A Probate Court may appoint a guardian advocate, without an adjudication of incapacity, for a person with developmental disabilities, if the person lacks the capacity to do some, but not all, of the tasks necessary to care for his or her person, property, or estate or if the person has voluntarily petitioned for the appointment of a guardian advocate. Except as otherwise specified, the proceeding shall be governed by the Florida Rules of Civil Procedure.
An incapacitated person is a person who has been judicially determined to lack the capacity necessary to manage at least some of his or her property or who cannot provide for his or her own health and safety.
Orders to Be Posted
Osceola County yearly monitors approximately 500-600 guardianships. While the majority of these cases involve the elderly, many also involve the safeguarding of proceeds for minor
What is a guardian?
A guardian is a person who has been appointed by the court to act on behalf of a ward’s person, property or both.
What is a Pre-Need Guardianship?
A competent adult may name a Pre-Need Guardian by making a written declaration that names such guardian to serve in the event of the declarant’s incapacity. The declaration must be signed by the declarant and two (2) witnesses.
Who may act as a guardian?
A person 18 years of age or older who has an interest in the protection of the personal or property rights of the incapacitated person may qualify to serve as a guardian. An application for “Appointment of Guardian” must accompany the petition. The court will review the application to ensure the guardian to be appointed will best serve the needs of the ward.
What is a limited guardian?
A limited Guardian is a person who has been appointed by the court to exercise the legal rights and powers specifically designated in the court’s order. The Court will enter such an order after the court has found that the ward lacks the capacity to do some, but not all, of the tasks necessary to care for his or her own person or property. The court may also enter such an order after a person has voluntarily petitioned for the appointment of a limited guardian.
What is a plenary guardian?
A plenary guardian is a person who has been appointed by the court to exercise all delegable legal rights and powers of the ward after the court has found that the ward lacks the capacity to perform all of the tasks necessary to care for his or her own person and/or property.
What is a voluntary guardian?
Without adjudication of incapacity, the court shall appoint a guardian of the property of a resident or nonresident person who, though mentally competent, is incapable of the care, custody and management of his or her estate by reason of age or physical infirmity and who has voluntarily petitioned for the appointment. The petition shall be accompanied by a certificate of a licensed physician specifying that he or she has examined the petitioner and that the petitioner is competent to understand the nature of the guardianship and his or her delegation of authority.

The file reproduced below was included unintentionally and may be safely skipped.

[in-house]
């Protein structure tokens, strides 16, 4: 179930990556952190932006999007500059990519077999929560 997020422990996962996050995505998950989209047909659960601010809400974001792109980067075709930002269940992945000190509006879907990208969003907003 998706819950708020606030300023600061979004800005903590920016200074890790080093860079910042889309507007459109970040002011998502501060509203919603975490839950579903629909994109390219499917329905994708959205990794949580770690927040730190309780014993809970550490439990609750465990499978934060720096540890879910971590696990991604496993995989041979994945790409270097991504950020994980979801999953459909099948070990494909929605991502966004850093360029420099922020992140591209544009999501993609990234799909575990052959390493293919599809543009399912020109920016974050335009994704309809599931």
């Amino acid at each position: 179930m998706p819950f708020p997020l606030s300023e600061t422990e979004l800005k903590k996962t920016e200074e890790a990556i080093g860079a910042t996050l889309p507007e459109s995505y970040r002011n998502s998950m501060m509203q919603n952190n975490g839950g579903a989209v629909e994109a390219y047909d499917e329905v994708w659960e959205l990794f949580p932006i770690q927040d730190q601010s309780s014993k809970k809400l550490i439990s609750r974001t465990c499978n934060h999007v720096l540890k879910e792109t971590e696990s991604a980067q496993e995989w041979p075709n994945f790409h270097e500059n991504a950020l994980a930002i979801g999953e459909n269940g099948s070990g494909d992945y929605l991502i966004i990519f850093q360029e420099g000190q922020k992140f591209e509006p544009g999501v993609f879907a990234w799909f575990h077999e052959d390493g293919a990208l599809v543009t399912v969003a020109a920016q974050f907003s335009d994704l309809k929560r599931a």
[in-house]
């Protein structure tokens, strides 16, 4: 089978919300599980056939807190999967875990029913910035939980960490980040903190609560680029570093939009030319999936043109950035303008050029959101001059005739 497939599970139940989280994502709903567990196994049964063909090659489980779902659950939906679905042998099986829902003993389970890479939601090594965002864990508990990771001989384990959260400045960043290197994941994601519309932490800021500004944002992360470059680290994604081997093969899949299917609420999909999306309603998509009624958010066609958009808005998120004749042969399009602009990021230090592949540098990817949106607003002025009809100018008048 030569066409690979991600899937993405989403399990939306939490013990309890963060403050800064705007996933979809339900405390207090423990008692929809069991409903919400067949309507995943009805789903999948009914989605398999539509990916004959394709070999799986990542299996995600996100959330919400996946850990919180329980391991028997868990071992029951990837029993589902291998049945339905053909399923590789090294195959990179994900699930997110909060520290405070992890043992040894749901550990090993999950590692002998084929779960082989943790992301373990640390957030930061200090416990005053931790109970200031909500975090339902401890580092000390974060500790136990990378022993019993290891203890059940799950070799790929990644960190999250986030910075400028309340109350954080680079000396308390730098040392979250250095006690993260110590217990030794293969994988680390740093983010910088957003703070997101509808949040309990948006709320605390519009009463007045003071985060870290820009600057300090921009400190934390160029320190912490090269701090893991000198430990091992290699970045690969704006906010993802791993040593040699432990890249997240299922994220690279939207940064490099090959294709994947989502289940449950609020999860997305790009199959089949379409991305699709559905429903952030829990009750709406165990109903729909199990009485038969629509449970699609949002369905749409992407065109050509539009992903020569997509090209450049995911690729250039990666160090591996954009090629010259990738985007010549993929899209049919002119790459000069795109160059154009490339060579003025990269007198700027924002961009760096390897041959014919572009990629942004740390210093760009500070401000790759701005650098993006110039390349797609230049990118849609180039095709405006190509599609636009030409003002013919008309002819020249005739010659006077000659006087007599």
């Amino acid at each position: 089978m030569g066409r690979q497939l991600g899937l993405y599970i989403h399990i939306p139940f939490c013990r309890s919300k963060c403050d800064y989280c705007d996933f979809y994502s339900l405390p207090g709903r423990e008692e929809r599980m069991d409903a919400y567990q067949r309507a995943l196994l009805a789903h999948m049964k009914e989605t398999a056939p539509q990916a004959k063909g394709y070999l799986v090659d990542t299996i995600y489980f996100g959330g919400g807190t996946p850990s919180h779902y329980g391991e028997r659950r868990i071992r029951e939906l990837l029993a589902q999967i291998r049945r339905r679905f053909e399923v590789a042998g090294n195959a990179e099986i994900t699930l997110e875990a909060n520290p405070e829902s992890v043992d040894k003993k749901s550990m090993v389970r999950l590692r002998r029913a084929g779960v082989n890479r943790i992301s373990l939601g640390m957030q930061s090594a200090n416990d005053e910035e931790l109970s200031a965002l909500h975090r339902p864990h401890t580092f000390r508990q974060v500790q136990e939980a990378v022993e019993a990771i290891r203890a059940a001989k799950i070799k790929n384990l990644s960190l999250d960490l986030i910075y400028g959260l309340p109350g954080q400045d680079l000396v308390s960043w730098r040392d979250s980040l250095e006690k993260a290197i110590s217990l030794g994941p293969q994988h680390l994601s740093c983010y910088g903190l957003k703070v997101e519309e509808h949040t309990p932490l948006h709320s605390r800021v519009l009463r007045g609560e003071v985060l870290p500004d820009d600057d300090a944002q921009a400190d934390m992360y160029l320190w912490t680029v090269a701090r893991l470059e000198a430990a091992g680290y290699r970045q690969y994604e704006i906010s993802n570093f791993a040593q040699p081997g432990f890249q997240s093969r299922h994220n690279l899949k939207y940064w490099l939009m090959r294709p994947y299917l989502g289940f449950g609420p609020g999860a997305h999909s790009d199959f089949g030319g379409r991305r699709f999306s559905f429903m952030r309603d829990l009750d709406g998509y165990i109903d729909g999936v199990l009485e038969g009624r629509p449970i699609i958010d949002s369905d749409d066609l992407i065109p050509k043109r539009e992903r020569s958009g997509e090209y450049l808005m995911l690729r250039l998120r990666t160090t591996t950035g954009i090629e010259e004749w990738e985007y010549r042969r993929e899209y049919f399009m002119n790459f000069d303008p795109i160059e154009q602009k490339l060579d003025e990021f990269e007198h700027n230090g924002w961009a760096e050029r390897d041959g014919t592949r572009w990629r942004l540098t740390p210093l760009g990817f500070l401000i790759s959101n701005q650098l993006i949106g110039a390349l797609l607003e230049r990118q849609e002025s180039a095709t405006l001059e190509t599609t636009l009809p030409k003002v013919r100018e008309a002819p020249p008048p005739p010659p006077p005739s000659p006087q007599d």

Unless the voluntary guardianship is limited, any guardian appointed under this section has the same duties and responsibilities as are provided by law for plenary guardians of the property, generally.
A voluntary guardianship may be terminated by the ward by filing a notice with the court that the voluntary guardianship is terminated. A copy of the Notice must be served on all interested persons.
What is a public guardian?
The legislature finds that private guardianship is inadequate where there is no willing and responsible family member or friend, other person, bank, or corporation available to serve as guardian for an incapacitated person, and such person does not have adequate income or wealth for the compensation of a private guardian. The legislature intends through this act to establish the Statewide Public Guardianship Office, and permit the establishment of offices of public guardian for the purpose of providing guardianship services for incapacitated persons when no private guardian is available. The legislature further finds that alternatives to guardianship and less intrusive means of assistance should always be explored, including, but not limited to, guardian advocates, before an individual’s rights are removed through an adjudication of incapacity. The purpose of this legislation is to provide guardian only to those persons whose needs cannot be met through less drastic means of intervention.
What types of reports are required of a guardian?
The guardian of the person is required to file an Initial Guardianship Plan and an Annual Guardianship Plan. The guardian of the property is required to file an inventory and an annual financial return. Reports should be filed with the Clerk’s Probate Division.
When are the reports due?
The initial reports must be filed within 60 days after letters of guardianship are issued. The annual reports must be filed 90 days after the last day of the anniversary month in which the letters of guardianship were issued.
Who will review these reports?
The law places upon the Clerk of the Circuit Court the responsibility of auditing these reports. The Court will then review the Clerk’s audit.
Are there audit fees involved in filing the reports?
There are no audit fees for an initial or annual guardianship plan. The audit fee for the initial inventory is $85, if the assets of the ward exceed $25,000. The audit fee for the annual financial return ranges from $20 to $250, depending on the value of the estate.
What are the educational requirements?
Basic Guardianship training can be acquired through the Council on Aging, Office of the Public Guardian (407) 846-8532 or UCF Downtown Academic Center (407) 207-4920.
VERIFIED INVENTORY - INITIAL GUARDIANSHIP REPORT OF GUARDIAN OF THE PROPERTY